Senior house officer training

BMJ 1997; 314 doi: https://doi.org/10.1136/bmj.314.7097.1828b (Published 21 June 1997) Cite this as: BMJ 1997;314:1828

Training must be more structured

  1. G A Bunch, Associate deana,
  2. J Bahrami, Associate deana,
  3. R Macdonald, Regional postgraduate deana
  1. a Leeds University Department for NHS Postgraduate Medical and Dental Education, University of Leeds, Leeds LS2 9JT
  2. b Department of Liaison Psychiatry, Leeds General Infirmary, Leeds LS1 3EX
  3. c Park Surgery, Eastleigh, Hampshire SO53 2ZH
  4. d Aldermoor Health Centre, Southampton SO16 SST
  5. e University of Southampton, Southampton SO16 6YD
  6. f Orchard Centre for Women's Health, Gloucestershire Royal Hospital, Gloucester GL1 3NN

    Editor—The study by Elisabeth Paice and colleagues confirms that there is still considerable concern about trainees in the senior house officer grade.1 The Yorkshire Deanery shares these concerns and in an effort to improve matters has inspected all its senior house officer posts according to the requirements of the royal colleges for educational approval–for example, the Royal College of Surgeons.2

    During our survey of 1023 posts we interviewed around 600 senior house officers in every specialty and all districts. We collected information in a structured way about work, training, and education. We found that five essential criteria need to be addressed in assessing any training post: consultants' support; clinical experience; training and education; appraisal; and contractual compliance.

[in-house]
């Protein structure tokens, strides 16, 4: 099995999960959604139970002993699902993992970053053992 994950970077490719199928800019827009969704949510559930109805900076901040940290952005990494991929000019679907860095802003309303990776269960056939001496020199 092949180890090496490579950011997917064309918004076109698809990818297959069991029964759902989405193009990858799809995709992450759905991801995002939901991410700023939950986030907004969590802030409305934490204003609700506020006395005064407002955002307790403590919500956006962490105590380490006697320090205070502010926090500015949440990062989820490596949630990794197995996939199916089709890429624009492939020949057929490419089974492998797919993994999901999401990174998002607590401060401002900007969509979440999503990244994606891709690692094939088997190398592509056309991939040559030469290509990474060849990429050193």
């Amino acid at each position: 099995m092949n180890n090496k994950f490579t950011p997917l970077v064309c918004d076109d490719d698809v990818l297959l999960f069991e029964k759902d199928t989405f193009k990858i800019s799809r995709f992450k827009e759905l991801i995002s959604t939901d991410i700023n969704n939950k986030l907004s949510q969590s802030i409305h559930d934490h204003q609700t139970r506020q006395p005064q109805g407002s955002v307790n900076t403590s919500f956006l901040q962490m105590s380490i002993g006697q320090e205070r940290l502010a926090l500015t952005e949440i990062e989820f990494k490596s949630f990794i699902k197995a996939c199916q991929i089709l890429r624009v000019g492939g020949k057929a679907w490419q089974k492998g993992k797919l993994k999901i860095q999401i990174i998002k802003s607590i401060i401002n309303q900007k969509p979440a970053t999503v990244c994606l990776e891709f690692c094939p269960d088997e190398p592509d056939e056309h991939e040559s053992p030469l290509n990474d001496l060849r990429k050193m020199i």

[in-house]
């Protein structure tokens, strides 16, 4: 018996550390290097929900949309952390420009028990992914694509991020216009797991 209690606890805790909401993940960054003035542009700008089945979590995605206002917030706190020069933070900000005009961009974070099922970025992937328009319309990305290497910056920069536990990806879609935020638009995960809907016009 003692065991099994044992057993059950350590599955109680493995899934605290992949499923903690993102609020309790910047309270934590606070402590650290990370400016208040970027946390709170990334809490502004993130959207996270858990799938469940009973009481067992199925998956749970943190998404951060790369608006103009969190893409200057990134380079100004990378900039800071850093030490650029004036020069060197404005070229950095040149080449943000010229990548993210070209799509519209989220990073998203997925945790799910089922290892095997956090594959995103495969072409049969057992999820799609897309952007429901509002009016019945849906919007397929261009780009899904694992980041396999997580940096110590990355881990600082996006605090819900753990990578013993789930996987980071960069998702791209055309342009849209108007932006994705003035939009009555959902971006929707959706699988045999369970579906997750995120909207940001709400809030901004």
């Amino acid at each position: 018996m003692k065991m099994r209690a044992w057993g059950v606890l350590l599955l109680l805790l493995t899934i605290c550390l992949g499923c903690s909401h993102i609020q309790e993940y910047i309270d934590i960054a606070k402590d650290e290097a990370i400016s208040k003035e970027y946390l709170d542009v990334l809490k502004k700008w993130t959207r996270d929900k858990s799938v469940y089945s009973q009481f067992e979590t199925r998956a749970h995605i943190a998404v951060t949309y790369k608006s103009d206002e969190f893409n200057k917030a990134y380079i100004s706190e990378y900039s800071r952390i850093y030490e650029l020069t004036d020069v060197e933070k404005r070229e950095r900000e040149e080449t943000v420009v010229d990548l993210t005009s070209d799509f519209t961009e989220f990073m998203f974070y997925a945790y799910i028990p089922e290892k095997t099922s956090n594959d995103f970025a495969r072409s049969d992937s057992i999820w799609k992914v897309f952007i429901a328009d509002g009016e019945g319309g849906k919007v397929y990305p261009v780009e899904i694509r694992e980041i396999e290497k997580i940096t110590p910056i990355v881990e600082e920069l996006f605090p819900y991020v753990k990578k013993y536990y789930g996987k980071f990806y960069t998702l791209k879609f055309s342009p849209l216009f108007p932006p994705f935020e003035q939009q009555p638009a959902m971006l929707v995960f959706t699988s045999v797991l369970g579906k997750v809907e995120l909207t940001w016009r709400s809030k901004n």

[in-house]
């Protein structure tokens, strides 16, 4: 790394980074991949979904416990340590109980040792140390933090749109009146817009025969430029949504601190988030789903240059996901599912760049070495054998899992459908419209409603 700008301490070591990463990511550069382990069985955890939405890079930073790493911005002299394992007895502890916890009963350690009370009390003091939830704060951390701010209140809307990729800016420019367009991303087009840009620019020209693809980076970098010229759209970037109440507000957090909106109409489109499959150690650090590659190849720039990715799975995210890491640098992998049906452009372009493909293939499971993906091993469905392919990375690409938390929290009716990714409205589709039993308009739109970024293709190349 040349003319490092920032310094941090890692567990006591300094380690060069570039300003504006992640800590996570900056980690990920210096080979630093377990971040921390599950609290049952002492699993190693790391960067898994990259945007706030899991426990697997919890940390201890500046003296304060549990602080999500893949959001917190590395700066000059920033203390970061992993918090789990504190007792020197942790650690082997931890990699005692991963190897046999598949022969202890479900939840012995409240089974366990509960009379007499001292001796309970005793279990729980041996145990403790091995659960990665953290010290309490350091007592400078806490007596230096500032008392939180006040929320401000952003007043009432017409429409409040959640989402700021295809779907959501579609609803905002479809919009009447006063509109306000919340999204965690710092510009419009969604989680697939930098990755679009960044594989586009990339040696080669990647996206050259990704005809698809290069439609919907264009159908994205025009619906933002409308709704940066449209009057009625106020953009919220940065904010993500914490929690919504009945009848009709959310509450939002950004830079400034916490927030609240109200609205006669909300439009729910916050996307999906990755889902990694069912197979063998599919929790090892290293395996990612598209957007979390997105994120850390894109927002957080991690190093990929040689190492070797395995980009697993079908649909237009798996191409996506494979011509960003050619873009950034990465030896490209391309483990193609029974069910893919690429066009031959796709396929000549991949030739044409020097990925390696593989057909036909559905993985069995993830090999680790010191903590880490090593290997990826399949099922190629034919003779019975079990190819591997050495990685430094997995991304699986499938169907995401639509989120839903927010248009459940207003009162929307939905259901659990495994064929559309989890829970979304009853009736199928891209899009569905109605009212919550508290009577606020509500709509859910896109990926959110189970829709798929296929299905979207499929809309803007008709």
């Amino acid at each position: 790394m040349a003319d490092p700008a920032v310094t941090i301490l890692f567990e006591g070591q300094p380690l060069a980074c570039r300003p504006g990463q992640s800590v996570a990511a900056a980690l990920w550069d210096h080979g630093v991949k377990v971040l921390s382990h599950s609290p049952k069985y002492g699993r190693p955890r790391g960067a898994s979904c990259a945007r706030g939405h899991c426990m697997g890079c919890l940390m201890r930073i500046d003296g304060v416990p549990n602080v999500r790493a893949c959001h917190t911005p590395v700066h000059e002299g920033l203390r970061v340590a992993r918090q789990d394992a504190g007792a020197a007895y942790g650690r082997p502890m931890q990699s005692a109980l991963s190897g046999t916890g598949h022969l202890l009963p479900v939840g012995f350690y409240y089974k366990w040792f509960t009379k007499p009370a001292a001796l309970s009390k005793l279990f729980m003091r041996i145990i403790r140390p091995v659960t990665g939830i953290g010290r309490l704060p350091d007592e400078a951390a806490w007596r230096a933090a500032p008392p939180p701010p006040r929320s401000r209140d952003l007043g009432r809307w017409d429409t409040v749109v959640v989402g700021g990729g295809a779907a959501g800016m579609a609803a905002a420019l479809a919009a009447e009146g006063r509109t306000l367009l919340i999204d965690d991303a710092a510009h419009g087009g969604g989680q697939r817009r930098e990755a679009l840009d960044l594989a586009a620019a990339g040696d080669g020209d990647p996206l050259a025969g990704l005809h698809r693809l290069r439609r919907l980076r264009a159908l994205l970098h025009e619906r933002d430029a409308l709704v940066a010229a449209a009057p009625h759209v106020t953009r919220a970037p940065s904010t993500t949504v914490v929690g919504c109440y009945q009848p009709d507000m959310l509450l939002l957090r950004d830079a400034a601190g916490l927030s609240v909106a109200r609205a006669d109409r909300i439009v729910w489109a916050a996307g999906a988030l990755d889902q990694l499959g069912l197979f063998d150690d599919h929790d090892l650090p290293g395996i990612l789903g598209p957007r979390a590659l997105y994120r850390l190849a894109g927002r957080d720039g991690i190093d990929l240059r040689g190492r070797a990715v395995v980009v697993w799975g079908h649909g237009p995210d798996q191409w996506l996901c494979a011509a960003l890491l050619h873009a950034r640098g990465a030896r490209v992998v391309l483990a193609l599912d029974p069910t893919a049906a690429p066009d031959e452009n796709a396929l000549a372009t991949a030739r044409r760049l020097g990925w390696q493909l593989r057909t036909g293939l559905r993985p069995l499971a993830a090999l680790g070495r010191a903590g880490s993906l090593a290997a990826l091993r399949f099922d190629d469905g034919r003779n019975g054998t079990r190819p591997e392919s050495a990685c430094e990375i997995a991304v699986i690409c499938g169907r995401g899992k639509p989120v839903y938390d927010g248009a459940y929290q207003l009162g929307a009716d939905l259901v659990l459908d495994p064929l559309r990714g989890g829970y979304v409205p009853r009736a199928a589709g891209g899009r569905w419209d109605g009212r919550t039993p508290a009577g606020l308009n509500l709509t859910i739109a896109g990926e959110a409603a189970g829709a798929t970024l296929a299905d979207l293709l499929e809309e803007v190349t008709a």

We were disappointed to find that one third of the posts were unsatisfactory when judged against these criteria.3 We found consultants' support to be generally excellent (88% (899/1023) of senior house officers found it satisfactory), showing that consultants take their clinical responsibilities towards patients seriously. The most disturbing finding was that at least one third of senior house officers did not obtain sufficient clinical experience to prepare them for the next stage of their careers as specialist registrars, despite the fact that there was always sufficient clinical material available (62% (629/1023) considered the experience satisfactory). The duties of senior house officers have usually been designed to satisfy service needs and little thought has been given to devising a properly organised programme of activities. Particularly in specialties that do not have preregistration house officers, senior house officers spend much of their time on inappropriate duties while valuable learning opportunities are lost or even disregarded. We found that almost half of our senior house officers never attended outpatient clinics because they were too busy doing repetitive tasks on the wards (47% attended …

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